Concession stand at Stanford games is also a good opportunity for students to learn to deal with money, work in a team and be respectful. Thank you Sally for writing about work experience for students that is necessary in life.

Posted by Julie, a resident of Midtown,
on Jan 11, 2016 at 2:42 pm

Thanks for posting Sally. We always say that making money for the band is the 3rd goal of the concession stand. The first is to take care of our venders who come every month and really support our program. The second is to offer our students work experience that few have time (or motivation) to explore. It is a win-win situation, and I always am proud of the kindness and diligence our students demonstrate.

Posted by Sally Torbey, a Palo Alto Online blogger,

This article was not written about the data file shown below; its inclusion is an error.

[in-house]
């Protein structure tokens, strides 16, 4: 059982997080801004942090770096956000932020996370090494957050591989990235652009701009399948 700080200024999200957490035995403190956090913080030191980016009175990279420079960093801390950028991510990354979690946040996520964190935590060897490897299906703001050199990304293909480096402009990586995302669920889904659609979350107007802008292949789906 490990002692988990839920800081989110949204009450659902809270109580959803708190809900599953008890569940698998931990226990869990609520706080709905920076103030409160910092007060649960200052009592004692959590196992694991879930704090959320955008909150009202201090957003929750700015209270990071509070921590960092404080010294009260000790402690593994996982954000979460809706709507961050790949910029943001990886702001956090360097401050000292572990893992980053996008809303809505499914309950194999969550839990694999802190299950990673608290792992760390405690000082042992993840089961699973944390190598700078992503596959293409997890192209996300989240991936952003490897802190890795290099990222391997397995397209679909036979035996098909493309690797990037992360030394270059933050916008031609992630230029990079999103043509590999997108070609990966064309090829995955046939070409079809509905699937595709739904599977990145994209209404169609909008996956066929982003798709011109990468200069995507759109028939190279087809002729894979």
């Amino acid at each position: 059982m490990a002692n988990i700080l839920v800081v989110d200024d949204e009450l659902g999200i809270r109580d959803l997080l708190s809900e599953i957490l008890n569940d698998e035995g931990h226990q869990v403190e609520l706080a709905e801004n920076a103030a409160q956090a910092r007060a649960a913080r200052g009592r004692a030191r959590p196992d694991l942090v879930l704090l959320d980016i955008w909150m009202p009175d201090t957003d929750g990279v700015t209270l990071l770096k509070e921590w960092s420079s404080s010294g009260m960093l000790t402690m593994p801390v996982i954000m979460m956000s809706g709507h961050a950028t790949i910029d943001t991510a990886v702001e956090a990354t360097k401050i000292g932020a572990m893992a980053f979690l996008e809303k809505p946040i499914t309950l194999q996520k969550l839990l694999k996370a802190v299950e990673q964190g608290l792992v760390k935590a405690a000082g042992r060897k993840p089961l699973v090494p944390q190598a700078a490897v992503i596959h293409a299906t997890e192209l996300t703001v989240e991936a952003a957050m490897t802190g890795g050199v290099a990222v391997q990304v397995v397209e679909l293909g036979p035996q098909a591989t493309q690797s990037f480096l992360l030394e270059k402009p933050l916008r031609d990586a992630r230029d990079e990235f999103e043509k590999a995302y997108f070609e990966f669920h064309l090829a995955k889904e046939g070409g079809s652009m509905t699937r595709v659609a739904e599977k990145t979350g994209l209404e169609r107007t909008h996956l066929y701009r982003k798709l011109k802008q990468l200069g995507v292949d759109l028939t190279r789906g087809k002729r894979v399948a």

on Jan 11, 2016 at 3:15 pm

Sally Torbey is a registered user.

Hi Maria,
Thank you for reading and commenting! Good to know about the concession stand at Stanford.

Thanks, Julie, for all you do to give the kids this opportunity. You are without a doubt succeeding in all 3 goals!

Posted by LJ, a resident of another community,
on Jan 11, 2016 at 3:49 pm

Great experience for a good cause! One thing the kids still have to look forward to is their first pay stub listing all the deductions. Unless they own their own businesses, right?! Thanks for the post, Sally.

Posted by Sally Torbey, a Palo Alto Online blogger,
on Jan 11, 2016 at 3:57 pm

Sally Torbey is a registered user.

Hi LJ,
Thanks for reading and commenting. Our oldest two have had that shock. My daughter called us for advice because she was absolutely certain there was some kind of mistake on her first paycheck!